Beth Bernobich is exactly 1 day younger than yesterday's birthday subject, M. Rickert (which makes them both just a couple of months younger than me). Beth wrote a lot of exciting short fiction in the 2000s, then turned to novels -- a fantasy series collectively called River of Souls for Tor, and a fun YA fantasy, Fox and Phoenix. I hadn't seen anything for a few years, but just this year, under the name Claire O'Dell, she published an intriguing looking novel, A Study in Honor, the first of the Janet Watson chronicles, which (as the title of the first book and the name of the narrator suggest) puts versions of Holmes and Watson, who happen to be women and black, into a near-future dystopian US.
Here's a compilation of my reviews of her short fiction. (I also reviewed Fox and Phoenix for Black Gate.)
Locus, April 2003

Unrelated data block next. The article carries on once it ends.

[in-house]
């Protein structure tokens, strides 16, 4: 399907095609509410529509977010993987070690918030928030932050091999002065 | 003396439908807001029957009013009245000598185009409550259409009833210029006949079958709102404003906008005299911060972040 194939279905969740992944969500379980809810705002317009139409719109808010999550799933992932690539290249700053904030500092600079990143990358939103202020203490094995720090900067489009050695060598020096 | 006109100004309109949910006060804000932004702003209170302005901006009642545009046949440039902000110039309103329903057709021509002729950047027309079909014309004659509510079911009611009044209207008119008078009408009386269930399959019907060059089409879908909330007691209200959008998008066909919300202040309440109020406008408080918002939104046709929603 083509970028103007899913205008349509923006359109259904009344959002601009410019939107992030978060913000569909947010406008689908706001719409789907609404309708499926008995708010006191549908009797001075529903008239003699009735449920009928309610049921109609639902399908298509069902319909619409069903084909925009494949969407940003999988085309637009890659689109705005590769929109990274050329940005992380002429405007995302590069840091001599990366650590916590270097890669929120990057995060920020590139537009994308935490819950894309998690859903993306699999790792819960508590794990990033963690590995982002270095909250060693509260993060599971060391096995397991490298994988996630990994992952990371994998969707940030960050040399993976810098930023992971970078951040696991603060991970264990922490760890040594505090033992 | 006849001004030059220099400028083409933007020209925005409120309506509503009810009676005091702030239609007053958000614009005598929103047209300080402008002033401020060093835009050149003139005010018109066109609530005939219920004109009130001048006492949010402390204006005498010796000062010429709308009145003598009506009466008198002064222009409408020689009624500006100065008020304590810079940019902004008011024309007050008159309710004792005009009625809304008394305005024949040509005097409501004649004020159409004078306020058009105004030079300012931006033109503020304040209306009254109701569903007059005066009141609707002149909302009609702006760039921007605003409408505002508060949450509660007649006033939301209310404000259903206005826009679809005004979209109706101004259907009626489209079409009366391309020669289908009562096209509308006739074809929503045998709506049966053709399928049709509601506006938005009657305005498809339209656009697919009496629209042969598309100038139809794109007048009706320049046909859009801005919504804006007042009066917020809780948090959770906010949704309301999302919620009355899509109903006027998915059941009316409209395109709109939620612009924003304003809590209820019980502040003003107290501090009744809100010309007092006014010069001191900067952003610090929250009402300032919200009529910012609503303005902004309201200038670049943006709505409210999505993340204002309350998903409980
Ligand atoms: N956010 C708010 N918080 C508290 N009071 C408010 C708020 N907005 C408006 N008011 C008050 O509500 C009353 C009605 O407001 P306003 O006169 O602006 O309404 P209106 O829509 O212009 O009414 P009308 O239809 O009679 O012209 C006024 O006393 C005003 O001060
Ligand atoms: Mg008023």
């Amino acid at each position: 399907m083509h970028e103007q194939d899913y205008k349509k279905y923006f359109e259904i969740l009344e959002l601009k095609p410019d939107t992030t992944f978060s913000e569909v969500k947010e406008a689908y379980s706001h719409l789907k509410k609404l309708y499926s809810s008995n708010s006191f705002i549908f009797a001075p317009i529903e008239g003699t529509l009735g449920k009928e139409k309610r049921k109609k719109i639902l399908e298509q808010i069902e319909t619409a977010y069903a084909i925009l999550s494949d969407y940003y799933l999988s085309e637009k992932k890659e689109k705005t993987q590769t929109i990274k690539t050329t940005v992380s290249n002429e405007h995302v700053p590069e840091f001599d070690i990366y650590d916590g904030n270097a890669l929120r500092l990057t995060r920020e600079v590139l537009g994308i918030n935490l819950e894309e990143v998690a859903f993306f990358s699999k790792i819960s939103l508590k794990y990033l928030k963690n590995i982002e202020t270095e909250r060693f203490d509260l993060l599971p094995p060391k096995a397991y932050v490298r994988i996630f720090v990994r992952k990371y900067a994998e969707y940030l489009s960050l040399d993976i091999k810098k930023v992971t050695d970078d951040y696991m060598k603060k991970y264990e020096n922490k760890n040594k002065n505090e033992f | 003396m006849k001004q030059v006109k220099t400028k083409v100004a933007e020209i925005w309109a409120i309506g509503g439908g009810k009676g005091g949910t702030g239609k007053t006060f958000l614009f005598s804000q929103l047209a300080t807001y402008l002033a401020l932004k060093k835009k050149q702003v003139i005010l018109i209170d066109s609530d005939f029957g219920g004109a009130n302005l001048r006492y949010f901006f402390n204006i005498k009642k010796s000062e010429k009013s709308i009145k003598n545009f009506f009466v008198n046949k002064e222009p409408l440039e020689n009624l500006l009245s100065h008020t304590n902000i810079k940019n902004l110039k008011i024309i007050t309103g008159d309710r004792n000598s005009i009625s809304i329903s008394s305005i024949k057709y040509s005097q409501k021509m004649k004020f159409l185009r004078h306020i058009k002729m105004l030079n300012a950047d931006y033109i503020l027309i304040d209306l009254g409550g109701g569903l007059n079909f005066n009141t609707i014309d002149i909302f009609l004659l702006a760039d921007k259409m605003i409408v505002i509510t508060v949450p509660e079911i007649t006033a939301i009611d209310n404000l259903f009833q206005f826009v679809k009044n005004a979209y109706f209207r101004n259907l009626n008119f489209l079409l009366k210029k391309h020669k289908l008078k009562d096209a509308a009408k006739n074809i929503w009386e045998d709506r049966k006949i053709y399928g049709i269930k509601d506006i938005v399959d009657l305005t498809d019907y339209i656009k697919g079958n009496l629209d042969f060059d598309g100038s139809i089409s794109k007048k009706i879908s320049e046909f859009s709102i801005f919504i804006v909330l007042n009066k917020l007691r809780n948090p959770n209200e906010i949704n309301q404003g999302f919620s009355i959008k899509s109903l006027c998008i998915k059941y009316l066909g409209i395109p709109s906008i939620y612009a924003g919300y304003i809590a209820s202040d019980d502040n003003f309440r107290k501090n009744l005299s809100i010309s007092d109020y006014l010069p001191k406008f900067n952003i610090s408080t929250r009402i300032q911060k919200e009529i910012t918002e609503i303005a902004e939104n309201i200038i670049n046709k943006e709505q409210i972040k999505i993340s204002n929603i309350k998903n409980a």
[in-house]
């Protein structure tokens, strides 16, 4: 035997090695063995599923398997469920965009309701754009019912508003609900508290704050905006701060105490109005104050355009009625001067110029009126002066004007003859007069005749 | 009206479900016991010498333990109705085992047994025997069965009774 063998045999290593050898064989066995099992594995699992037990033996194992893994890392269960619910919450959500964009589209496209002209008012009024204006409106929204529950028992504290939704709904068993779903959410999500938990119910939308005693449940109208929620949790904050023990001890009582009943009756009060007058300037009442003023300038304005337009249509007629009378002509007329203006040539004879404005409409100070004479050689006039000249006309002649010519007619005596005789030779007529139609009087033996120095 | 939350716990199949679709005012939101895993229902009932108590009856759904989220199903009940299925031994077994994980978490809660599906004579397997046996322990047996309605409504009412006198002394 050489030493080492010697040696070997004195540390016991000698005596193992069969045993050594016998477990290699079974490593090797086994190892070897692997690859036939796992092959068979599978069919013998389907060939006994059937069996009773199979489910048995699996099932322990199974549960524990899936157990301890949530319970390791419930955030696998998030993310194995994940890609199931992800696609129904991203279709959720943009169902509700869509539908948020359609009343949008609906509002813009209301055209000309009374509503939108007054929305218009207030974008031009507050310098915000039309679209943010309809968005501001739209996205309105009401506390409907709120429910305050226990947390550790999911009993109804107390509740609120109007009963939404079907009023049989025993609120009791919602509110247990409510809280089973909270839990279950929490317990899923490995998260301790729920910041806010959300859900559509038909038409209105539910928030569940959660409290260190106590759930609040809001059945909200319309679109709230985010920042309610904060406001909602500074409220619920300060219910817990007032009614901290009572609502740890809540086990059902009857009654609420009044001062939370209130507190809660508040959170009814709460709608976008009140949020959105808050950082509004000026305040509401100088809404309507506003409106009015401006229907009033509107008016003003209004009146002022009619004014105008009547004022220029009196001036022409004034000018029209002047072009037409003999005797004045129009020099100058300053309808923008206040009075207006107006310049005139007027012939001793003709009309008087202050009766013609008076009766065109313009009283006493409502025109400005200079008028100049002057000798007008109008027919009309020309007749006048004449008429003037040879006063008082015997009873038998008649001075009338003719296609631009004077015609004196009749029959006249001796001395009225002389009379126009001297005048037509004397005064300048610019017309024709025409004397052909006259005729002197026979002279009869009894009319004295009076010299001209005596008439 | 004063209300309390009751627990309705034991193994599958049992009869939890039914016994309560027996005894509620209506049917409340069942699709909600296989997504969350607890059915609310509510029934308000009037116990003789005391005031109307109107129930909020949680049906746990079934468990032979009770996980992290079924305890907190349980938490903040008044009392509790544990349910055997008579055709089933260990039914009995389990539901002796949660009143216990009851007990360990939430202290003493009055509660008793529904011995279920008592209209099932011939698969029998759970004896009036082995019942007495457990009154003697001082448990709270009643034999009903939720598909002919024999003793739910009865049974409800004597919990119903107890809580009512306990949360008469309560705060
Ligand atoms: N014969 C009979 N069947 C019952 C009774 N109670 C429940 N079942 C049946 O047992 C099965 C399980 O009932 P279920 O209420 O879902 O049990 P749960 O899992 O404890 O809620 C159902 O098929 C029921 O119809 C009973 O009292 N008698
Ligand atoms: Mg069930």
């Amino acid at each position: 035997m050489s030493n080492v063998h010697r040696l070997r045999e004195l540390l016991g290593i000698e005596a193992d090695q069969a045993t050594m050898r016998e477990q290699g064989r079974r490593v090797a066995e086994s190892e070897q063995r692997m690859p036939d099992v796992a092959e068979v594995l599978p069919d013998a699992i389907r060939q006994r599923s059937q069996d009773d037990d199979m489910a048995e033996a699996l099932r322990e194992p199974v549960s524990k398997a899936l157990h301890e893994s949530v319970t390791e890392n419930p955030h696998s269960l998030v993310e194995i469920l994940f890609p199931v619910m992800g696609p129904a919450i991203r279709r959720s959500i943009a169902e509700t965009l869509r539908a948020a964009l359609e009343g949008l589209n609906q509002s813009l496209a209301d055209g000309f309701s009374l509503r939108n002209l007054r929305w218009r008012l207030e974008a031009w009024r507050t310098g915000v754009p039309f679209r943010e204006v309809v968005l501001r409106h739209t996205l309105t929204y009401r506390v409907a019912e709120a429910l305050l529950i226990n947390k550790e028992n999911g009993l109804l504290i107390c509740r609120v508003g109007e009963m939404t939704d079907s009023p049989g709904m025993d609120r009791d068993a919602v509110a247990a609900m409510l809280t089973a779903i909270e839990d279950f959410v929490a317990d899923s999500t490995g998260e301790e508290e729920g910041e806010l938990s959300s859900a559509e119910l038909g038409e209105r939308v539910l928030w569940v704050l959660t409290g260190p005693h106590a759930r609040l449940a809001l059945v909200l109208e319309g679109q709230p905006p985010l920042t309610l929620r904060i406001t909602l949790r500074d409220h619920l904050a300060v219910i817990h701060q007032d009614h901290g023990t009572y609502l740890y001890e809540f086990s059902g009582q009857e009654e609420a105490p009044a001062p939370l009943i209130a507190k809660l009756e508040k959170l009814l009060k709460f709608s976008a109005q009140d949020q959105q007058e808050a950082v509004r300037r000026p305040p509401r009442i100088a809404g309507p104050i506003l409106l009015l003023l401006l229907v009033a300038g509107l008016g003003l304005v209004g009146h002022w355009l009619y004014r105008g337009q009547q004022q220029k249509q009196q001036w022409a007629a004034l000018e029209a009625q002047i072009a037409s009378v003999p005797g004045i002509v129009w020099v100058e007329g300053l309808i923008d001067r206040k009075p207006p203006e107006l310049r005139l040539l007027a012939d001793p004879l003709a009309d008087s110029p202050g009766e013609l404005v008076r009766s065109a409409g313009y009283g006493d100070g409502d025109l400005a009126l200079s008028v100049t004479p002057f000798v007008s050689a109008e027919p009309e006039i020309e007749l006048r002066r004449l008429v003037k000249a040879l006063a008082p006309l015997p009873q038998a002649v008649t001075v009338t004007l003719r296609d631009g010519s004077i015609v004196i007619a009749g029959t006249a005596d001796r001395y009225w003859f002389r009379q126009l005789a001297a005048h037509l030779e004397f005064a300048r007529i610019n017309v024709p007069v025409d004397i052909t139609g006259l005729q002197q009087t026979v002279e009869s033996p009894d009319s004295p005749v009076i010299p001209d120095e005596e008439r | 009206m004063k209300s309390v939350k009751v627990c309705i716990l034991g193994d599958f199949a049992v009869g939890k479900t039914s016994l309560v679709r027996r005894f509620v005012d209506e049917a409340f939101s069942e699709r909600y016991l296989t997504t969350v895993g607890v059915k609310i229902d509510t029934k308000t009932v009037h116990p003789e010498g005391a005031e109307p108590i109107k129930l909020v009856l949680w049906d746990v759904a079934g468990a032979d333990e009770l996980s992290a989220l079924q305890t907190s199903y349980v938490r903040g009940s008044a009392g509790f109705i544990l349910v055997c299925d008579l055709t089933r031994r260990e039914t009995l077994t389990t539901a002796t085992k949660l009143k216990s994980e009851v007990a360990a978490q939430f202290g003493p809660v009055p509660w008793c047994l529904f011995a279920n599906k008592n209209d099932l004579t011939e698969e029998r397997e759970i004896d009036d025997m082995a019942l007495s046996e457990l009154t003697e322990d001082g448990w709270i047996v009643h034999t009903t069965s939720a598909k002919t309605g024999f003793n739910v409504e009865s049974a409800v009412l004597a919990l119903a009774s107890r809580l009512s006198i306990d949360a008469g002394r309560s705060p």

Also of note is "Poison" by Beth Bernobich (posted January 20/27 at Strange Horizons), at 12,000 words perhaps the longest story yet featured at Strange Horizons. This story recalls Le Guin and Arnason, as well as Strange Horizons regular M. C. A. Hogarth, in that it depicts a human-like people with a different sexual nature. "Poison" is about a pair of tikaki, who can change their sex at will once they reach maturity. The narrator has not yet "ripened", but his/her companion, Yenny, has, and this ability makes Yenny a valuable prostitute. A new client, however, is using Yenny is some way as to make him/her ill, and the story turns on finding out what this client is plotting, which also reveals some of the story behind the tikakis' place in this alien society.
Locus, July 2003
I found the second issue of the overtly slipstream anthology Polyphony (edited by Deborah Layne with Jay Lake) even better than the first. ... Another fine story is Beth Bernobich's "Chrysalide", about a court painter whose success is based on her power to draw the "spirit", as it were, from her subjects to the painting, at a terrible cost.
Locus, April 2006